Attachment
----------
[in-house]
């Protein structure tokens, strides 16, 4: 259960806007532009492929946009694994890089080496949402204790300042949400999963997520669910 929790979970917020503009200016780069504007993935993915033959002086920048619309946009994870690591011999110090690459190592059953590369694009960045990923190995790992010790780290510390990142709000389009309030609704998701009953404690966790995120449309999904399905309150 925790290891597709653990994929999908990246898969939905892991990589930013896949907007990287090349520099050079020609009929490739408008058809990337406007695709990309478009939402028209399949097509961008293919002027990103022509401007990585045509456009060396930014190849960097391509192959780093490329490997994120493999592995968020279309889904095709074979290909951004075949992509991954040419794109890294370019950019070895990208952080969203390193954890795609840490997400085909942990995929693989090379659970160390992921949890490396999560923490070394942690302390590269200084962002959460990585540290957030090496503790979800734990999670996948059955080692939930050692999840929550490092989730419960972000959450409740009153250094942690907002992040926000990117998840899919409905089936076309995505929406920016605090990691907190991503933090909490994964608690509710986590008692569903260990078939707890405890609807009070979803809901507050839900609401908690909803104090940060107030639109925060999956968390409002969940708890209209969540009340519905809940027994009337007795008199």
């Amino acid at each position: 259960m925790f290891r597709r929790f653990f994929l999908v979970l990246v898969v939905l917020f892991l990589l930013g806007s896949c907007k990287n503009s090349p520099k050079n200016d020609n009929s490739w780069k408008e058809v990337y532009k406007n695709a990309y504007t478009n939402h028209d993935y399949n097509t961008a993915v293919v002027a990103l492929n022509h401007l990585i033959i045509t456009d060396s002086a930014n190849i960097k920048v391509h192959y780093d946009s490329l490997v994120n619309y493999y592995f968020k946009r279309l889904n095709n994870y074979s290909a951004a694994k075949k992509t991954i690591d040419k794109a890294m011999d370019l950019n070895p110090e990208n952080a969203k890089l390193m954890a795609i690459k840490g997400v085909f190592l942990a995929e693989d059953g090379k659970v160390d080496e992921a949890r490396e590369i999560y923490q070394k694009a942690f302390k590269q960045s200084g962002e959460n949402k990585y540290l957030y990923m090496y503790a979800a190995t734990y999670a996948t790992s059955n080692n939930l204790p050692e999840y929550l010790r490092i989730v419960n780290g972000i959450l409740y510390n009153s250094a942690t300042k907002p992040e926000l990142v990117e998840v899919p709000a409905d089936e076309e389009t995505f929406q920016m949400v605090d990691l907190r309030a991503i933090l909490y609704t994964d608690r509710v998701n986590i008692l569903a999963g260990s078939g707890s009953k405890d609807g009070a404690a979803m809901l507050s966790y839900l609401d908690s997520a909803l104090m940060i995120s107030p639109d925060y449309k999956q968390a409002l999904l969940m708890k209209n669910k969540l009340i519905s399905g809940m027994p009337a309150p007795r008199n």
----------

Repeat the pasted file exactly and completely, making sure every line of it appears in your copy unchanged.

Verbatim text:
[in-house]
């Protein structure tokens, strides 16, 4: 259960806007532009492929946009694994890089080496949402204790300042949400999963997520669910 929790979970917020503009200016780069504007993935993915033959002086920048619309946009994870690591011999110090690459190592059953590369694009960045990923190995790992010790780290510390990142709000389009309030609704998701009953404690966790995120449309999904399905309150 925790290891597709653990994929999908990246898969939905892991990589930013896949907007990287090349520099050079020609009929490739408008058809990337406007695709990309478009939402028209399949097509961008293919002027990103022509401007990585045509456009060396930014190849960097391509192959780093490329490997994120493999592995968020279309889904095709074979290909951004075949992509991954040419794109890294370019950019070895990208952080969203390193954890795609840490997400085909942990995929693989090379659970160390992921949890490396999560923490070394942690302390590269200084962002959460990585540290957030090496503790979800734990999670996948059955080692939930050692999840929550490092989730419960972000959450409740009153250094942690907002992040926000990117998840899919409905089936076309995505929406920016605090990691907190991503933090909490994964608690509710986590008692569903260990078939707890405890609807009070979803809901507050839900609401908690909803104090940060107030639109925060999956968390409002969940708890209209969540009340519905809940027994009337007795008199």
């Amino acid at each position: 259960m925790f290891r597709r929790f653990f994929l999908v979970l990246v898969v939905l917020f892991l990589l930013g806007s896949c907007k990287n503009s090349p520099k050079n200016d020609n009929s490739w780069k408008e058809v990337y532009k406007n695709a990309y504007t478009n939402h028209d993935y399949n097509t961008a993915v293919v002027a990103l492929n022509h401007l990585i033959i045509t456009d060396s002086a930014n190849i960097k920048v391509h192959y780093d946009s490329l490997v994120n619309y493999y592995f968020k946009r279309l889904n095709n994870y074979s290909a951004a694994k075949k992509t991954i690591d040419k794109a890294m011999d370019l950019n070895p110090e990208n952080a969203k890089l390193m954890a795609i690459k840490g997400v085909f190592l942990a995929e693989d059953g090379k659970v160390d080496e992921a949890r490396e590369i999560y923490q070394k694009a942690f302390k590269q960045s200084g962002e959460n949402k990585y540290l957030y990923m090496y503790a979800a190995t734990y999670a996948t790992s059955n080692n939930l204790p050692e999840y929550l010790r490092i989730v419960n780290g972000i959450l409740y510390n009153s250094a942690t300042k907002p992040e926000l990142v990117e998840v899919p709000a409905d089936e076309e389009t995505f929406q920016m949400v605090d990691l907190r309030a991503i933090l909490y609704t994964d608690r509710v998701n986590i008692l569903a999963g260990s078939g707890s009953k405890d609807g009070a404690a979803m809901l507050s966790y839900l609401d908690s997520a909803l104090m940060i995120s107030p639109d925060y449309k999956q968390a409002l999904l969940m708890k209209n669910k969540l009340i519905s399905g809940m027994p009337a309150p007795r008199n």